Technically, earthworms are not insects, but you may find them, too!
Encourage kids to directly engage with nature through investigation and observation, in a safe and supportive environment.
Conserving nature begins with connecting to nature. Research shows that giving families opportunities to engage in hands-on nature-based activities can increase children’s excitement toward environmental behaviors. Through Nature Play, parents and caregivers can promote that connection to nature.
Find a safe area that is away from traffic, and free of trash and hazardous materials. Parks, gardens, and backyards are great places to start. You may find more success looking for bugs in areas with plants or near water. Try searching in bushes, on tree trunks, or under logs, rocks, or ground-cover.
All you need is:
- weather-appropriate clothing
- your own five senses
- insect collecting tools
Fun tools to try include:
- an insect-viewing jar
- an insect net
- a clean paintbrush
- an aspirator or “bug vacuum”
- a field guide to local bugs.
- Be gentle to the animals because they are an important part of their outdoor habitat.
- Only touch animals that you know are safe.
- Hold animals in a flat hand—avoid pinching.
- Return animals back to their home in nature.
- Share what you’ve discovered through photos, drawing, and stories instead of taking things home.
Show children how to use the tools and then let them try the tools out for themselves. They still may need assistance throughout the activity. Give encouragement when they struggle before offering help, and only intervene if there is a safety concern.
Collect insects in the bushes using the insect net. Put the net inside of a bush, shake up and down and side to side, then dump the net out onto a flat surface, like a tarp or picnic table, to see what you caught.
Catch big bugs in the insect-viewing jar. Uncap the top, gently brush the bug inside, and replace the top.
Use a clean paint brush to gently brush insects into a flat palm. Only handle insects and other bugs that you know are safe, such as earthworms, roly-polies, and ladybugs.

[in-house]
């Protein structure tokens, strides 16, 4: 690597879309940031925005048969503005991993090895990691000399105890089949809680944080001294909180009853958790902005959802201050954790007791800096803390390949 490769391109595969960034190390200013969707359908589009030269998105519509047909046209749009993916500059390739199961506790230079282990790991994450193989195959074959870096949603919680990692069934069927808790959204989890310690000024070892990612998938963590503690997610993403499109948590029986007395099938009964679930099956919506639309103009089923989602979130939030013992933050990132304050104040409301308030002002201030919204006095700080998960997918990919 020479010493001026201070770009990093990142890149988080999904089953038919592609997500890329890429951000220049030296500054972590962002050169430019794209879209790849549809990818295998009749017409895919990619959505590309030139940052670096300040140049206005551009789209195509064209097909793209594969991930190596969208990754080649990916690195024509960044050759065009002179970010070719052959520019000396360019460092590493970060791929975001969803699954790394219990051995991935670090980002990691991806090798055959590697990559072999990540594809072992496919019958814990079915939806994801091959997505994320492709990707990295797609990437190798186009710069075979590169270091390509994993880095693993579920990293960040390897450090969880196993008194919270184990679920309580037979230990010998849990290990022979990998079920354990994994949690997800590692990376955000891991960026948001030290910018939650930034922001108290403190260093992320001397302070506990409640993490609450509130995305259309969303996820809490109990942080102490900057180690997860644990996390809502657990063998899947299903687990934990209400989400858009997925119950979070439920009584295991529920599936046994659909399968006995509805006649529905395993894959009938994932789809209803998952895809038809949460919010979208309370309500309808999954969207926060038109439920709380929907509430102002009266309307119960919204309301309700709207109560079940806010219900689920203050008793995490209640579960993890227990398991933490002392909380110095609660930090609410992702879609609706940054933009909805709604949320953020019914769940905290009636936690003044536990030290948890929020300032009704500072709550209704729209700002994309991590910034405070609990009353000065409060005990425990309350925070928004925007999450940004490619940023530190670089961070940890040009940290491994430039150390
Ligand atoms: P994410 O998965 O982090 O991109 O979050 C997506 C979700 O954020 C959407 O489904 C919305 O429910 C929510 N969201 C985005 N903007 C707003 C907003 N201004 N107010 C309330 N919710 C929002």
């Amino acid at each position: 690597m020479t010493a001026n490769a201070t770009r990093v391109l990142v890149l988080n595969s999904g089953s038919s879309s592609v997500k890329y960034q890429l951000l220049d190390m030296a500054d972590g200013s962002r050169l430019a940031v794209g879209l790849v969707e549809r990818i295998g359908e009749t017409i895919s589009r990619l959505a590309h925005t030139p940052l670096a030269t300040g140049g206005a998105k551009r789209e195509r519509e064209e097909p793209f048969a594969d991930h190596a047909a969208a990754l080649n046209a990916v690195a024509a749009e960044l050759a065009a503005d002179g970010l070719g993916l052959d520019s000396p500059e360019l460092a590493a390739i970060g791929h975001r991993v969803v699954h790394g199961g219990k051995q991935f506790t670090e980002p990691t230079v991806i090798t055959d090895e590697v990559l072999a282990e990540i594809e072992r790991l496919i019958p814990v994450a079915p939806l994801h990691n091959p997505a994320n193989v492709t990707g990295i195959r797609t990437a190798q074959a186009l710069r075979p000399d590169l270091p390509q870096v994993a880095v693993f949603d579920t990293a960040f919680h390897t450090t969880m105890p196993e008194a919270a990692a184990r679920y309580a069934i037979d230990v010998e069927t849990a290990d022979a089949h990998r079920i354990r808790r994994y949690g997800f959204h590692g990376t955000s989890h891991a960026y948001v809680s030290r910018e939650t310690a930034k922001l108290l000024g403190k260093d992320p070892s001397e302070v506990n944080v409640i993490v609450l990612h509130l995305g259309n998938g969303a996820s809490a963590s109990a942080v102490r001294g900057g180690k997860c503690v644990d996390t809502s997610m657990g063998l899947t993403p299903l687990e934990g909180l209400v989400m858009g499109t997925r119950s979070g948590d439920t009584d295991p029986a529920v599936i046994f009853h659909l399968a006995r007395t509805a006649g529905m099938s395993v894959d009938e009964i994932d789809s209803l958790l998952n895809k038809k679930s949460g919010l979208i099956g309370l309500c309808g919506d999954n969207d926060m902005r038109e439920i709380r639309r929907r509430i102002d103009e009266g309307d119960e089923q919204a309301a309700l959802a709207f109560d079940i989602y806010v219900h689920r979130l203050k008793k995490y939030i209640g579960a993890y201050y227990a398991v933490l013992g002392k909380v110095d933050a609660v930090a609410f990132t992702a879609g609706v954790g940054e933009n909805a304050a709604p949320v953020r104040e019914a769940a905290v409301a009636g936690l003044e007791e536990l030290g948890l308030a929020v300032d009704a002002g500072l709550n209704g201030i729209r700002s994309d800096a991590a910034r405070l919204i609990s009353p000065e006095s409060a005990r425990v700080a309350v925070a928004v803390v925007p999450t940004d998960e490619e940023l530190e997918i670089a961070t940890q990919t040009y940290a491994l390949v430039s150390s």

Catch small bugs with the bug vacuum. Hold the hard tube up to a small insect and suck air through the soft tube. The bug should be sucked up into the vial. Look inside to see if you caught it. Be careful to not squish the bug with the hard tube.
Encourage everyone to participate. Even if someone doesn’t want to touch or collect an insect, they will often look at it once it has been put into a viewing jar.
Ask kids about their prior knowledge and experience with insects and other bugs.
Recognize and celebrate discoveries as well as good collecting etiquette.
Talk about scientists and the process of scientific inquiry.
Use “I notice…”, “I wonder…”, and “It reminds me of...” statements to model scientific thinking.
Discuss the important role insects and other bugs play in their habitats.
Give a 5-minute warning before you intend to clean-up to avoid disappointing a young scientist in the middle of their investigation.
Ask everyone to help gather and clean-up the materials. Brush off dirt from the tools. Return all insects to where they were found. Look around to make sure no litter or personal belongings are left behind.
As your cleaning up and heading out, talk together about the experience: what you found, what was surprising, their favorite things. Share stories, photos, or drawings with family and friends.